Brexit blues: Finding neglected UK domestic stocks

by Jack Brumby from Stockopedia |

Battered UK domestic shares might be one of the best contrarian plays around. Here's how to pick them.

Uncertainty kills business confidence - and it seems like there's a lot of uncertainty around these days.

More than a decade after the last big financial crash, and at a time of fairly weak global economic growth, you might think that Britain's exit from the European Union is perfectly poised to be the straw that broke the camel's back.

But being a contrarian is what a lot of successful investing is all about. With all this doom and gloom around Brexit, battered UK domestic stocks might actually be one of the most attractive contrarian plays around.

Overseas buyers certainly seem to think UK assets are good value right now if the recent spate of M&A activity is anything to go by. Asset-backed, UK-focused leisure stocks easyHotel (LSE:EZH) and Greene King (LSE:GNK), for example, are both getting snapped up by overseas buyers.

At a Mello event last year, guest speaker Lord Lee said that there had been two huge investing opportunities in his lifetime: the banking crisis in the 1970s and the 2008 financial crash. Brexit, he said, might be the third. Big returns usually require patience, bravery, or both. So, is Brexit an opportunity for brave investors willing to look at out-of-favour domestic stocks? 

A quick way of identifying UK-focused, cheap, high-quality consumer cyclicals is to simply look at this sector and sort it in descending order of Stockopedia's Quality-Value ('QV') Rank. 

What would Buffett do? Why it pays to combine Quality and Value

The QV Rank is an equally weighted combination of Stockopedia's QualityRank and ValueRank. It looks at a stock's quality measures, such as return on capital and operating margin, alongside its value attributes (how cheap the stock is according to metrics like price to book and earnings yield).

Screening in this manner is useful as the QV Rank is a composite measure, meaning it condenses a lot of financial information to do with a company into one comparable figure.

When we organise the Consumer Cyclicals sector according to QV Rank and get rid of smaller companies with a market cap of less than £50 million, we get the following top 10 candidates for further research:

Name QV Rank Quality Rank Value Rank Market cap (£m)
Halfords (LSE:HFD) 99 95 95 349.85
SCS (LSE:SCS) 99 97 90 93.22
Elegant Hotels (LSE:EHG) 98 93 92 62.17
XLMedia (LSE:XLM) 98 96 88 151.48
Character (LSE:CCT) 98 99 84 90.85
Walker Greenbank (LSE:WGB) 98 92 90 59.63
Sports Direct (LSE:SPD) 98 97 84 1,306.70
Headlam (LSE:HEAD) 97 97 83 360.76
Tremor International (LSE:TRMR) 97 97 81 210.1
Mission Marketing (LSE:TMMG) 97 98 81 63.1

Source: Stockopedia

Some familiar names populate the screen. Halfords (LSE:HFD) was a stock market star five years ago but has fallen on hard times. Its shares now pay out an impressive forecast dividend yield of 9.66%, although dividend cover hovers around one times earnings and the group's trading troubles arguably pre-date Brexit.

Elegant Hotels (LSE:EHG), which trades at just 0.62 times tangible book value, is UK-listed but it has cornered the hotel market in Barbados, enabling it to generate favourable returns on capital.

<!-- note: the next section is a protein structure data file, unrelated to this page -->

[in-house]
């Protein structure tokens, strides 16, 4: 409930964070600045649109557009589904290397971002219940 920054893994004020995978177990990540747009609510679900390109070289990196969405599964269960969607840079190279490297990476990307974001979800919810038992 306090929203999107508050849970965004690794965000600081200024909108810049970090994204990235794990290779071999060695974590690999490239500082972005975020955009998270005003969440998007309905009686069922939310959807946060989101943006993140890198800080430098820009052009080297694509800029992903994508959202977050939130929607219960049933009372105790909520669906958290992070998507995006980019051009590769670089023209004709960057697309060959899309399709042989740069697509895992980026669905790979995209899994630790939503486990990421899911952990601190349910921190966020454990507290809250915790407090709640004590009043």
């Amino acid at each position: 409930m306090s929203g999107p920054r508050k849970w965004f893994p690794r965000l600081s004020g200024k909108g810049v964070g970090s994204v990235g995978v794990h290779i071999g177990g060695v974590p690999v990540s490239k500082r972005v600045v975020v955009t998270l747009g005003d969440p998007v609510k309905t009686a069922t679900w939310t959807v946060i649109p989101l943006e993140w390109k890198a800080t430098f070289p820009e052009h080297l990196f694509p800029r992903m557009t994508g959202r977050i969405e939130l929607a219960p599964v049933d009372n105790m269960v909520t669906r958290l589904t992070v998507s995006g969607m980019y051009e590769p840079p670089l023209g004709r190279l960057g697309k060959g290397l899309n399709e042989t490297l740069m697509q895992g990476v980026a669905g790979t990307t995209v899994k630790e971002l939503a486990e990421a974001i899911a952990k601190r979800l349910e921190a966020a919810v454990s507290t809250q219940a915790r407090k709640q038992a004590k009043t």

Then you have the likes of Character Group (LSE:CCT), which has recently been marked down in the market following Hasbro's acquisition of Peppa Pig rights owner Entertainment One (LSE:ETO). The group is consistently profitable and cash-generative. With its shares hovering around multi-year lows, might now be a good time to take a closer look at this toy company?

Talking of snapping up undervalued assets, Mike Ashley - Sports Direct (LSE:SPD)' maverick chief executive - has been on a veritable spree and now has a sprawling empire of retail brands. With rumours of investor rebellions and hefty tax bills, however, Sports Direct is as risky an investment as it ever has been.

A far steadier candidate might be Headlam (LSE:HEAD), which positions itself as a distributor linking floor covering suppliers to vendors. With a distribution network across Europe, competitive barriers to entry, and solid returns on capital, this could be an intriguing candidate for further research at just 10.7 times forecast earnings.

Contrarian picks for the long-term investor

QV investors are bargain hunters at heart, always on the lookout for great companies selling at great prices. This blend of hunting down good quality value stocks has been a trait of reams of great investors - including Warren Buffett, Joseph Piotroski and Joel Greenblatt. But beware - they are not necessarily looking for a quick trade. 

QV investors don't try to predict when their undervalued, high-quality stocks will come good - they just know they are likely to at some point in the future. In the meantime, a strong conviction is required in order to handle periods of volatility and potentially years of waiting. 

As Benjamin Graham once said: 'in the short run, the market is like a voting machine -- tallying up which firms are popular and unpopular. But in the long run, the market is like a weighing machine -- assessing the substance of a company'. Picking stocks with both strong profitability and value characteristics is a good way to increase your odds of finding long-term winners.

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